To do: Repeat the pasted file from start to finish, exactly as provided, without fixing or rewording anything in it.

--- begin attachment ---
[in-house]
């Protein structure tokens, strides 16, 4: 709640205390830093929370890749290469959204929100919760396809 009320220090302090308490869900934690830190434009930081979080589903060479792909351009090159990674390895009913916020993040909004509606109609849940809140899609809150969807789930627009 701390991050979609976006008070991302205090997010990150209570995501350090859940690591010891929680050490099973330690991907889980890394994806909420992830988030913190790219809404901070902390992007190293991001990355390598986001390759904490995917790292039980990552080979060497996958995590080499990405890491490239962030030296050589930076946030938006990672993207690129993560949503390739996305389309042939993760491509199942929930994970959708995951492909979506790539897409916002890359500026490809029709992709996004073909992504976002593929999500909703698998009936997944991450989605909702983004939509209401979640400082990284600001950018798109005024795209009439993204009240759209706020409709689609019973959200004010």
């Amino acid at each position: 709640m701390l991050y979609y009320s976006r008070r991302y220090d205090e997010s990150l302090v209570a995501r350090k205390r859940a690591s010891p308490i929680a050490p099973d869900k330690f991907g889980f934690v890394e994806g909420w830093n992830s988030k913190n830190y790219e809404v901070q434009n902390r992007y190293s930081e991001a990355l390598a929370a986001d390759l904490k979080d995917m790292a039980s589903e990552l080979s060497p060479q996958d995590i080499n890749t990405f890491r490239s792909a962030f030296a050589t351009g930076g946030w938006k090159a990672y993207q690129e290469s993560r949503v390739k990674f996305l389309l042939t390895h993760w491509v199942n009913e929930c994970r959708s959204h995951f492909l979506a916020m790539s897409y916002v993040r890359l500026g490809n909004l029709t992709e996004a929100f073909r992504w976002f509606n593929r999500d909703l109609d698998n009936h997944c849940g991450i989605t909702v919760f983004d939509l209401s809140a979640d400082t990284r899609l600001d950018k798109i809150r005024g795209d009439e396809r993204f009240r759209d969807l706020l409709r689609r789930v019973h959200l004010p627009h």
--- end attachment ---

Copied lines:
[in-house]
């Protein structure tokens, strides 16, 4: 709640205390830093929370890749290469959204929100919760396809 009320220090302090308490869900934690830190434009930081979080589903060479792909351009090159990674390895009913916020993040909004509606109609849940809140899609809150969807789930627009 701390991050979609976006008070991302205090997010990150209570995501350090859940690591010891929680050490099973330690991907889980890394994806909420992830988030913190790219809404901070902390992007190293991001990355390598986001390759904490995917790292039980990552080979060497996958995590080499990405890491490239962030030296050589930076946030938006990672993207690129993560949503390739996305389309042939993760491509199942929930994970959708995951492909979506790539897409916002890359500026490809029709992709996004073909992504976002593929999500909703698998009936997944991450989605909702983004939509209401979640400082990284600001950018798109005024795209009439993204009240759209706020409709689609019973959200004010």
């Amino acid at each position: 709640m701390l991050y979609y009320s976006r008070r991302y220090d205090e997010s990150l302090v209570a995501r350090k205390r859940a690591s010891p308490i929680a050490p099973d869900k330690f991907g889980f934690v890394e994806g909420w830093n992830s988030k913190n830190y790219e809404v901070q434009n902390r992007y190293s930081e991001a990355l390598a929370a986001d390759l904490k979080d995917m790292a039980s589903e990552l080979s060497p060479q996958d995590i080499n890749t990405f890491r490239s792909a962030f030296a050589t351009g930076g946030w938006k090159a990672y993207q690129e290469s993560r949503v390739k990674f996305l389309l042939t390895h993760w491509v199942n009913e929930c994970r959708s959204h995951f492909l979506a916020m790539s897409y916002v993040r890359l500026g490809n909004l029709t992709e996004a929100f073909r992504w976002f509606n593929r999500d909703l109609d698998n009936h997944c849940g991450i989605t909702v919760f983004d939509l209401s809140a979640d400082t990284r899609l600001d950018k798109i809150r005024g795209d009439e396809r993204f009240r759209d969807l706020l409709r689609r789930v019973h959200l004010p627009h």